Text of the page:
Hub Reports Earnings Up Over 190%

By Mark E. Ruquet

NU Online News Service, March 6, 12:30 p.m. EST?The hard market and a strong sales culture helped propel insurance broker Hub International’s reported net income for 2002 up 194 percent over 2001.

For the year, the Chicago?based broker reported net income rose $19.4 million from $10 million in 2001 to $29.4 million in 2002. This translated into earnings per share of $1.06 for 2002 compared to 50 cents per share in 2001.

Revenues for the year rose 43 percent, or $66 million, from $154 million in 2001 to $220 million.

Fourth-quarter revenues were up 182 percent, or $5.4 million, going from $3 million, or 14 cents a share, in 2001 to $8.34 million, or 26 cents a share, in 2002. Revenues increased 20 percent, or $10.7 million, going from $53 million in 2001 to $63.63 million in 2002.

The firm also announced it would pay a quarterly dividend of 5 cents per share on common shares on April 30 to shareholders of record as of April 15.

The firm said its strong revenue growth for the year was also affected by two nonrecurring items: the sale of its Old Lyme insurance subsidiary, which realized a gain of $2.6 million for Hub; and the raising of $88.1 million in net proceeds from the sale of 6.9 million shares of common stock in its initial public offering.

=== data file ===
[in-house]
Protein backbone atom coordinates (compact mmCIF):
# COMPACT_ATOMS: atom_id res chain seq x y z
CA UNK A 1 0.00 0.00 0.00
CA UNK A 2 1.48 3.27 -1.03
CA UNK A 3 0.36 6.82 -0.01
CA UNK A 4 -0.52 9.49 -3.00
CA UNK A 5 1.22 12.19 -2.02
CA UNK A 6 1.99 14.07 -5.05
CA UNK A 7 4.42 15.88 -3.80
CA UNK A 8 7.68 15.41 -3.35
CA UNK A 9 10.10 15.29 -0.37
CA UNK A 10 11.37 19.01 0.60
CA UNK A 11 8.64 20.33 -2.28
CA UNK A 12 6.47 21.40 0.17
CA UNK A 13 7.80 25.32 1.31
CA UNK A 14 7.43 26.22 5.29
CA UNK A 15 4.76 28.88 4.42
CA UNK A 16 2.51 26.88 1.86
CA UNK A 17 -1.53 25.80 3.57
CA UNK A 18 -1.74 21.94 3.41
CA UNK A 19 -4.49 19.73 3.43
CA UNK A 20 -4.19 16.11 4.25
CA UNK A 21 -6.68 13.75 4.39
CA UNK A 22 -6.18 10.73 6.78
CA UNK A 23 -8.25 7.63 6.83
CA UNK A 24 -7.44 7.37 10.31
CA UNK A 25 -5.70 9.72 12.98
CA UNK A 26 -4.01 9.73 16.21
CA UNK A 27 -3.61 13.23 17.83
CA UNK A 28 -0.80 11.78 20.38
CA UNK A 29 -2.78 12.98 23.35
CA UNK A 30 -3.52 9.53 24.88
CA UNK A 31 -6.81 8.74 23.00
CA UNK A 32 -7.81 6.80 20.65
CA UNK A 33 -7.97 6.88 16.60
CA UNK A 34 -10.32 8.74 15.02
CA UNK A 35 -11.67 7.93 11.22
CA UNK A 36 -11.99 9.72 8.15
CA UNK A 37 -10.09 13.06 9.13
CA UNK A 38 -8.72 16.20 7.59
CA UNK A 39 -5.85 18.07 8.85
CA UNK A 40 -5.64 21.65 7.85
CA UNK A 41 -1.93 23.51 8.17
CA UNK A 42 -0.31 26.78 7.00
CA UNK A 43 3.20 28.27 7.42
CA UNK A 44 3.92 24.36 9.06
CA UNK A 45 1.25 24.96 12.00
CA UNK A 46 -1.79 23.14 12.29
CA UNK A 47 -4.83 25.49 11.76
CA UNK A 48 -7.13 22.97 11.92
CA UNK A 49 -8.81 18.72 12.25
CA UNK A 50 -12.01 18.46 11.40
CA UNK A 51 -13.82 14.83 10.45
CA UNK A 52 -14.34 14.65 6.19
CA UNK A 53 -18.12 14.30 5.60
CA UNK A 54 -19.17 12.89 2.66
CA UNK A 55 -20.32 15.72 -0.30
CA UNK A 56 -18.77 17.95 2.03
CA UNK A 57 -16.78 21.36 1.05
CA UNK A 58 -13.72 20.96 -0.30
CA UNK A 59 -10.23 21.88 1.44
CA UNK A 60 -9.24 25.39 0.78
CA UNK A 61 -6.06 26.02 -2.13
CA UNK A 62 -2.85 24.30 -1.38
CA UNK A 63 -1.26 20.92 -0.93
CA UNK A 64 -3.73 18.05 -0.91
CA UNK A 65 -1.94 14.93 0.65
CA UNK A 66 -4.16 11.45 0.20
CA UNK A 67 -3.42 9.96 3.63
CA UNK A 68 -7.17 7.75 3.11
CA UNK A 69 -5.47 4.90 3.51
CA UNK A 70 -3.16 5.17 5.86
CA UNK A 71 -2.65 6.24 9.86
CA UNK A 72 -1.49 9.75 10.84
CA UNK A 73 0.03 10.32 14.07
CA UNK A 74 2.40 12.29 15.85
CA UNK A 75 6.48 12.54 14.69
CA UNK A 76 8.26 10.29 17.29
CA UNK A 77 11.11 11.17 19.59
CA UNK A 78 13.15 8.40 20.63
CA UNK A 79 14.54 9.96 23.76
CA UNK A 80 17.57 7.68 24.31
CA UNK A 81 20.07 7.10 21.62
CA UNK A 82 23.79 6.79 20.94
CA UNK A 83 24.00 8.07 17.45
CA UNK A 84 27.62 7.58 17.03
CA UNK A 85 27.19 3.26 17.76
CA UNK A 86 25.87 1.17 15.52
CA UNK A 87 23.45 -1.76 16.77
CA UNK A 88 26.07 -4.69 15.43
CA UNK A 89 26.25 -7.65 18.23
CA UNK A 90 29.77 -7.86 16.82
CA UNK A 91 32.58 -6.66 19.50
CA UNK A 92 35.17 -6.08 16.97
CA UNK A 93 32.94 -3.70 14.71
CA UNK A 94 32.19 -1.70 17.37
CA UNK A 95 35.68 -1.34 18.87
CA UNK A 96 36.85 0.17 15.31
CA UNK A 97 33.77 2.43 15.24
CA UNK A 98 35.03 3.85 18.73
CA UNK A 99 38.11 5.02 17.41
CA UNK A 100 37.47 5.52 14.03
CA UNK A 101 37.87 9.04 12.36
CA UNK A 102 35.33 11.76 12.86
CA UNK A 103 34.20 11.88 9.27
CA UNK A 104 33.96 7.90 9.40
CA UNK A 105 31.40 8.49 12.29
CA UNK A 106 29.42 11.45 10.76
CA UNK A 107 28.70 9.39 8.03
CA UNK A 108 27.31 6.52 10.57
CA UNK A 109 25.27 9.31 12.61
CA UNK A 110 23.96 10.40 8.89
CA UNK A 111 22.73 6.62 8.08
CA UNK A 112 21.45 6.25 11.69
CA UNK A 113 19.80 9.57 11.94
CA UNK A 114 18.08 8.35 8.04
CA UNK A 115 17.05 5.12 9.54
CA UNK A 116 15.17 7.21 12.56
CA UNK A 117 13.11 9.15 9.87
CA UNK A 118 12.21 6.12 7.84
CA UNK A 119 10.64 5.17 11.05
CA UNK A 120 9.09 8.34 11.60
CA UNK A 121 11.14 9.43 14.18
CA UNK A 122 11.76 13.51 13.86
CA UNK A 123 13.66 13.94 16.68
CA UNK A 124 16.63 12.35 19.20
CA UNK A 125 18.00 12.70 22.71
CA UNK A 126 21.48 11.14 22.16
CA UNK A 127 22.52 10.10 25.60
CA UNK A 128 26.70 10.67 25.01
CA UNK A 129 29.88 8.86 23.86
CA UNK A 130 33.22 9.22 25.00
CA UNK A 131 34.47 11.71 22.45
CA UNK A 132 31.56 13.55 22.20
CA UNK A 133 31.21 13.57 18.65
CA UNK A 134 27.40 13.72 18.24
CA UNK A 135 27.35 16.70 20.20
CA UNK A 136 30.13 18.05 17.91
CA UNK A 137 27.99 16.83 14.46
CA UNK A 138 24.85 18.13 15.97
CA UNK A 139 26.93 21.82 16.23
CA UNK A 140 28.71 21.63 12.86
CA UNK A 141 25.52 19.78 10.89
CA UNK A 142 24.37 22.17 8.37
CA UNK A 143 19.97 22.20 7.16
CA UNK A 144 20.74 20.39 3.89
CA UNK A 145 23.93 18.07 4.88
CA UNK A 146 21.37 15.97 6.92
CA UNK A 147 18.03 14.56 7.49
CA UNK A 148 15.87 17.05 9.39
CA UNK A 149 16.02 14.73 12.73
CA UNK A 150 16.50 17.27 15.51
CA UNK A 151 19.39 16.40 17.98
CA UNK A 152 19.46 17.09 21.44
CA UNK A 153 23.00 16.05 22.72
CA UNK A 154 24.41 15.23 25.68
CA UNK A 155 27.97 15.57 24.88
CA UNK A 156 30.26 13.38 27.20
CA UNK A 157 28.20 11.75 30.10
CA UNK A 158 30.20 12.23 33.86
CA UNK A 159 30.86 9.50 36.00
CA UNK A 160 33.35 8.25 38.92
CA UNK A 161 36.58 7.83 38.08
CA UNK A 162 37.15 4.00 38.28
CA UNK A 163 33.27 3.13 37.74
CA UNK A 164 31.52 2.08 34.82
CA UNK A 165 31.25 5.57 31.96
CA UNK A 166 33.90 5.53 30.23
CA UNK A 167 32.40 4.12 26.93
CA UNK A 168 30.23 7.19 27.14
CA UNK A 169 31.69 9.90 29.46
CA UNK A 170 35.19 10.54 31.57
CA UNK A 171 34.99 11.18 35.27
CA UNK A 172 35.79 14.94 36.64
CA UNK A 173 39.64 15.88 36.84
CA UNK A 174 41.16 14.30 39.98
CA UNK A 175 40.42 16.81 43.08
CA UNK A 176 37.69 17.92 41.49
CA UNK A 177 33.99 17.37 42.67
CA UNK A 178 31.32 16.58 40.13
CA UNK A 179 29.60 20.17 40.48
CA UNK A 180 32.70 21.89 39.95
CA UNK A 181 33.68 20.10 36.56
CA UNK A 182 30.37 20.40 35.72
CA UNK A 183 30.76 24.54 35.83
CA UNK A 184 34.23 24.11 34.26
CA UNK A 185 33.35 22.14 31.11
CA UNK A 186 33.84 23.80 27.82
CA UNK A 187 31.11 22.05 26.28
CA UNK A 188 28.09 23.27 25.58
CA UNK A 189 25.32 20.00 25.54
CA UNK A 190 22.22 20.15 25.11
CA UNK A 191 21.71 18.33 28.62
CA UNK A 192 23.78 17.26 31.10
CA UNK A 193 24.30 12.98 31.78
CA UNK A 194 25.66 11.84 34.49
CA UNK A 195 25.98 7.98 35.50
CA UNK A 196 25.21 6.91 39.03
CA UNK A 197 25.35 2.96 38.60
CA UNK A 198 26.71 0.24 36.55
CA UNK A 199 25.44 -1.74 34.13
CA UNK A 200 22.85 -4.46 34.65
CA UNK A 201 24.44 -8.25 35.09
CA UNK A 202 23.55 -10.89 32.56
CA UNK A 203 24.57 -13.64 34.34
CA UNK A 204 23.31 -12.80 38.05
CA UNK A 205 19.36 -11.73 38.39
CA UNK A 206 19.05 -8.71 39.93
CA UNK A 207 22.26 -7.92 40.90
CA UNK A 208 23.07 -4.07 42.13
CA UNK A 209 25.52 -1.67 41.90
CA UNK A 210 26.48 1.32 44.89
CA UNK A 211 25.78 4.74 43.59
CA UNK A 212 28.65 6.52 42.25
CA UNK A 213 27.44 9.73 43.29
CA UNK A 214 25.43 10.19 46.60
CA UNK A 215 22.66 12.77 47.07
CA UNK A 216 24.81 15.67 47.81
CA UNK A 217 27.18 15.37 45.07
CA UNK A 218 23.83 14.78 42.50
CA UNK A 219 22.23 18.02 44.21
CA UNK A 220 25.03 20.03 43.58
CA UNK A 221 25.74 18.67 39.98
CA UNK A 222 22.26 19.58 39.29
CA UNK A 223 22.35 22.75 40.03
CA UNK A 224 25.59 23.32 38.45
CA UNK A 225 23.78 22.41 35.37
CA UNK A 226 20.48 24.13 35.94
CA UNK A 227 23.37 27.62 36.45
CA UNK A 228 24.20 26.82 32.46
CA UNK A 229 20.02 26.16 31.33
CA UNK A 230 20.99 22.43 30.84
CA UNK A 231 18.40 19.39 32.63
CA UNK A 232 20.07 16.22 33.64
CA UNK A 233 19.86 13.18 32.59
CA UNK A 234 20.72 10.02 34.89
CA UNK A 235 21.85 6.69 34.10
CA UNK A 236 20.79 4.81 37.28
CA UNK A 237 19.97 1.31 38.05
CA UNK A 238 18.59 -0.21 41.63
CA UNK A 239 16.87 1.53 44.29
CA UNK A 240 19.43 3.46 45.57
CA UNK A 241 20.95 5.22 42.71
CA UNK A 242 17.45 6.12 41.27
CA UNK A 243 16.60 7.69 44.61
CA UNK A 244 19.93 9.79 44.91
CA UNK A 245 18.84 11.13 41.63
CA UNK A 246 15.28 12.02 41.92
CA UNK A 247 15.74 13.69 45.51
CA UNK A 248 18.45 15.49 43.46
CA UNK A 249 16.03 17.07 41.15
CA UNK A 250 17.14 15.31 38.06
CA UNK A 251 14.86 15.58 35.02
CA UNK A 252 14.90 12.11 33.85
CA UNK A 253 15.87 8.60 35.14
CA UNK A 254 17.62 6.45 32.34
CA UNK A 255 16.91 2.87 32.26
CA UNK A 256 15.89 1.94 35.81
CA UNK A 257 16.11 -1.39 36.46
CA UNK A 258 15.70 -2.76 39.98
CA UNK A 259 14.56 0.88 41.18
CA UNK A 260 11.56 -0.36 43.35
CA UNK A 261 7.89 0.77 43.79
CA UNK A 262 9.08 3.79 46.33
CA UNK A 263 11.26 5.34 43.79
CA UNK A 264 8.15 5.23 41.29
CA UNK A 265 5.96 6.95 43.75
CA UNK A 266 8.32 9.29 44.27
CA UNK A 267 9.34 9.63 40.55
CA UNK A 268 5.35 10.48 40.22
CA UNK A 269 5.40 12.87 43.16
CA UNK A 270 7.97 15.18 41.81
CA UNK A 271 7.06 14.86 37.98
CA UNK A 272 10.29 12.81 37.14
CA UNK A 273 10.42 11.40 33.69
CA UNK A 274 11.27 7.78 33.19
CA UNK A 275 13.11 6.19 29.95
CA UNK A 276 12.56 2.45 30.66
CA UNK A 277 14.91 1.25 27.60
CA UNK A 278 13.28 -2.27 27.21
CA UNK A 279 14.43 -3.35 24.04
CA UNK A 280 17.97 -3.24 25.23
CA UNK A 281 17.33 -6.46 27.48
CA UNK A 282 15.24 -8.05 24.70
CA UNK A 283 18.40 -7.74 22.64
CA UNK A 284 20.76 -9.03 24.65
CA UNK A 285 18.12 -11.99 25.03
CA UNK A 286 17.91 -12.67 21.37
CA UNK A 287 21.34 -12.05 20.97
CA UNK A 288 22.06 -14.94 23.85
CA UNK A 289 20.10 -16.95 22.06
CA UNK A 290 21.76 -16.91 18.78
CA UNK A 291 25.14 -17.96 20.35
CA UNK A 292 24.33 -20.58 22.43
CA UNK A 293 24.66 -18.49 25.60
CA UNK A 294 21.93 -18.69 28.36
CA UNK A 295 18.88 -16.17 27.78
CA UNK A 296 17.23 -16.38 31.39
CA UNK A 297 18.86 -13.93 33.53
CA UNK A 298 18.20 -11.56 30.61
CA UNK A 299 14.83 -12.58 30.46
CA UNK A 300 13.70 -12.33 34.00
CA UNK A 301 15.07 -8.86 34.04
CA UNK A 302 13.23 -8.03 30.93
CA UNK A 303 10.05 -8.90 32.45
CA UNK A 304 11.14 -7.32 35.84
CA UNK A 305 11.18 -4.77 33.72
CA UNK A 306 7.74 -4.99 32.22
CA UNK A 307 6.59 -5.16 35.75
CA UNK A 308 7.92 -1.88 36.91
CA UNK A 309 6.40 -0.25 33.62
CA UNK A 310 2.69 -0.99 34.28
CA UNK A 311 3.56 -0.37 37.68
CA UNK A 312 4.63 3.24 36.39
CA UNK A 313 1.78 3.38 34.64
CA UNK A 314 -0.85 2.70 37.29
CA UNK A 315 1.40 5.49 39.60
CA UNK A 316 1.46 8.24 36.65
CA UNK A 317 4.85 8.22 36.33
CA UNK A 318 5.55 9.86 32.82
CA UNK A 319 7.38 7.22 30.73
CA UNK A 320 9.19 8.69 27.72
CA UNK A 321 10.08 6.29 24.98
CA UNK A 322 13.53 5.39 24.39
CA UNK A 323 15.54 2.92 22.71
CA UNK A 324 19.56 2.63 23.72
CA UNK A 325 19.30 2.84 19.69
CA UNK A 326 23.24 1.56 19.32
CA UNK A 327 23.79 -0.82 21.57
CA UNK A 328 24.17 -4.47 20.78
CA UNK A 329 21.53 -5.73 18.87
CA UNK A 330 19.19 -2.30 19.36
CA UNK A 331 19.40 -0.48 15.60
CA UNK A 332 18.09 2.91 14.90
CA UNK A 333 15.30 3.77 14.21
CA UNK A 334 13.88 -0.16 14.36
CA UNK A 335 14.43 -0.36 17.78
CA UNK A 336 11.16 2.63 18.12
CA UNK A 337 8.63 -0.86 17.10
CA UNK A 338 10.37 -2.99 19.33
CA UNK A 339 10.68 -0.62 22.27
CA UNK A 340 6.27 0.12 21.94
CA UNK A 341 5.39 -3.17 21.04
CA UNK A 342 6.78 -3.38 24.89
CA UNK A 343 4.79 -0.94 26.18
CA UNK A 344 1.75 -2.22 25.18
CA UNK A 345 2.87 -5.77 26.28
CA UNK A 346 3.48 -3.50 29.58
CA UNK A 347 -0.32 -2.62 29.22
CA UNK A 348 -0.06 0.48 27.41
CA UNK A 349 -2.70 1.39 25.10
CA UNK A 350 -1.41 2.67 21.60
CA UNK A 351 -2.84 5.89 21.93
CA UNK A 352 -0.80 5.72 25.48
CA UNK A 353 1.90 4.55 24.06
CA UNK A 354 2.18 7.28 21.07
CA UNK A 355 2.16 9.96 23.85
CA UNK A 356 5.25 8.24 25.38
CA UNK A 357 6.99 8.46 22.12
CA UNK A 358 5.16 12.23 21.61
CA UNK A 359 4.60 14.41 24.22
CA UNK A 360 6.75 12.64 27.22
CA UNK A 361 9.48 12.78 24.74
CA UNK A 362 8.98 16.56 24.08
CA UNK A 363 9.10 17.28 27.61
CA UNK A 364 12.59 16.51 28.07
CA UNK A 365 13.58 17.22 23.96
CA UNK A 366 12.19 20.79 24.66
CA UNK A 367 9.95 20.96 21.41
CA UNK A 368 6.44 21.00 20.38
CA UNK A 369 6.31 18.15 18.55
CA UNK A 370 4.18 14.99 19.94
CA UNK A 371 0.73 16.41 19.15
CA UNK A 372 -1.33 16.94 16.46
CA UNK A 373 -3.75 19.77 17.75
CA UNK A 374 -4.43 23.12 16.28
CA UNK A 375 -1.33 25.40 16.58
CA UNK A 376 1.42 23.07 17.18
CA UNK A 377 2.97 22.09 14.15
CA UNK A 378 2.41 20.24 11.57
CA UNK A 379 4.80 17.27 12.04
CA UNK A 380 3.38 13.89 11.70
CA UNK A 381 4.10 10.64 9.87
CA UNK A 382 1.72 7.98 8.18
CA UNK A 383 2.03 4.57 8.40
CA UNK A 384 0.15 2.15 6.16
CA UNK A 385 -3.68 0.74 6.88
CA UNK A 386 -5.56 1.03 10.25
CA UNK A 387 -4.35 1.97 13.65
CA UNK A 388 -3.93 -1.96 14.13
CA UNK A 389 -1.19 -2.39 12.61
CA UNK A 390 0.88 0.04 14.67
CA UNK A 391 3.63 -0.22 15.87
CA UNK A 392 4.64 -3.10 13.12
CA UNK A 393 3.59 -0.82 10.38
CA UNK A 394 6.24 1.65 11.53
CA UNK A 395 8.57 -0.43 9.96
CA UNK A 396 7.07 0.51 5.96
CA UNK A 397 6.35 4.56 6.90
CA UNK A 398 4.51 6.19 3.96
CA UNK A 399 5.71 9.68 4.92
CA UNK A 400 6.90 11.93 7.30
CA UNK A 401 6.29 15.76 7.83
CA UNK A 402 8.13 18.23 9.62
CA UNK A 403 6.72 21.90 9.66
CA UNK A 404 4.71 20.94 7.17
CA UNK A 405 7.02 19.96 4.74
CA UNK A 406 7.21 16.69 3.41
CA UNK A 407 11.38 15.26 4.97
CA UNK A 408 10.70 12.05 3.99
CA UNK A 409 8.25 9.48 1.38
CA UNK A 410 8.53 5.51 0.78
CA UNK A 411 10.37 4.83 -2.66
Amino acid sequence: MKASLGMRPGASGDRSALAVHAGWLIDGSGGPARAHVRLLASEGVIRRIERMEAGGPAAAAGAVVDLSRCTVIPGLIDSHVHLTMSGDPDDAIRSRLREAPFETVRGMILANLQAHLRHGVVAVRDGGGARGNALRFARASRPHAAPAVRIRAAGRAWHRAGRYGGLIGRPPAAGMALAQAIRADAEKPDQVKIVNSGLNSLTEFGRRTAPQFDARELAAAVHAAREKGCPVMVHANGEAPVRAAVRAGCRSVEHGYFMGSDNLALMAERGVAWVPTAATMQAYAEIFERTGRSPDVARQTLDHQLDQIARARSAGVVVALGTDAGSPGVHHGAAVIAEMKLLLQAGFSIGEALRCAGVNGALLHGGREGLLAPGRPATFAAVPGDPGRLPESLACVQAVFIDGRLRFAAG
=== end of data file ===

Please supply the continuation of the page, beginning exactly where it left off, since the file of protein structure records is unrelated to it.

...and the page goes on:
Martin Hughes, the firm’s chairman and chief executive officer, said Hub would continue its acquisition strategy for growth. At the same time, he said, the company is well positioned as a risk management advisor to middle market accounts to profit from its clients’ continuing need for such services in any economic conditions.

He added that he believed the current hard market would continue through 2004 because carriers need to reach combined ratio levels in the low 90′s in order to become profitable, something carriers have not done in a long time.

The added pressures of review by rating companies and regulators, he said, are compounding insurers’ need to push for more profitable underwriting.

“It is not a situation that will be cleaned up soon,” Mr. Hughes observed. “It’s not a pretty picture for risk bearers, which we are not one of.”